Anyway, I never thought much about things like how to install windows, or leveling cabinets, but now that I’ve gone down this primrose path, I probably care too deeply about it for my skill level. I am pretty much like this with sewing too. You should have seen the zipper I put in a skirt a few days ago. Kicked off of Project Runway for sure.

The one thing I am starting to understand is how people can get obsessed with collecting tools. It seems like for every problem, there’s something I don’t have just waiting at Home Depot for me to buy it and then my problem is solved. And just like buying fabric at the fabric store for an amazing project idea you get in your head, you forget that you need all the other little things for finishing it, the huge time-suck it’s going to be, and how you are going to start cutting and go “I really have no idea what I’m doing” and want to give up.

Maybe I should just stick to painting walls. Too bad I don’t know how to give them a Level 5 drywall finish first!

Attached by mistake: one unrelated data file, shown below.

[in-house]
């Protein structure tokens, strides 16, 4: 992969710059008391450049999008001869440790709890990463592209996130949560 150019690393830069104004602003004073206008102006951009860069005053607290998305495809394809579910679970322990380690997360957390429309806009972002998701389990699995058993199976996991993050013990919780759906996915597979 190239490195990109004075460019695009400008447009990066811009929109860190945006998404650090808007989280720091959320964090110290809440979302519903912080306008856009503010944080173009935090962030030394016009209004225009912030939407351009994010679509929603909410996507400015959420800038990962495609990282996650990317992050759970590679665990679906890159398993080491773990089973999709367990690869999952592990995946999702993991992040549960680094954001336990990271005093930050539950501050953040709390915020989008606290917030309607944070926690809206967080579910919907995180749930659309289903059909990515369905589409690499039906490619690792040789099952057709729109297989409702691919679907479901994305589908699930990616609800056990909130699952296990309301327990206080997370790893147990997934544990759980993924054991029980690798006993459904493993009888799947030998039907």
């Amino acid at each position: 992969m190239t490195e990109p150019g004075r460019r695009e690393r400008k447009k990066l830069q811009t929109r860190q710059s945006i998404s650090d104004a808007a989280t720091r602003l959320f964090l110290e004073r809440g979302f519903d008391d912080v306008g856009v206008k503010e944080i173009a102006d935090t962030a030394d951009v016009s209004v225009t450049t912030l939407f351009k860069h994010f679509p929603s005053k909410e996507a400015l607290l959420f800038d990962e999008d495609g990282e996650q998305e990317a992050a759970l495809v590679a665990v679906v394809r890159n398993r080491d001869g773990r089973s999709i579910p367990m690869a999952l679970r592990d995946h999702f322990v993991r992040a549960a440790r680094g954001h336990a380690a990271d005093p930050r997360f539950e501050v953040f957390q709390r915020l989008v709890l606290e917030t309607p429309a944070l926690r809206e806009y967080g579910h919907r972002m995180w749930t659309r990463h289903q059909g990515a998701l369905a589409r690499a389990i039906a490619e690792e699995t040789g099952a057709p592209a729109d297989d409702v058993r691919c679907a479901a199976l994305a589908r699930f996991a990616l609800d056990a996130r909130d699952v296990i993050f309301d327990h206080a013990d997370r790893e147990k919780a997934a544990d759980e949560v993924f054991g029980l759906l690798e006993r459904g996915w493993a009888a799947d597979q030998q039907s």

Like Ikea on a weekend

Things have been busy lately, like too much to see/do, but I’m on a mission so I can’t really stop to do half the things I’d like to do. My project list is about a mile long and growing.

The projects that involve the house are dependent on job coordination, when the necessary professionals can be here, weather, how large the payments are, etc. We tried to do the things that made the most sense first, but it’s turning out that nothing really makes “sense” and certain things are just baffling. Why don’t the outlets in the bathrooms work? Who knows. But it’s so not a priority right now. Dude with a saw who showed up this morning can just use an extension cord from across the hall. Why doesn’t the front door stay closed? Something with the door plate, but door technology is apparently beyond me. Door technology. God, what is wrong with my brain?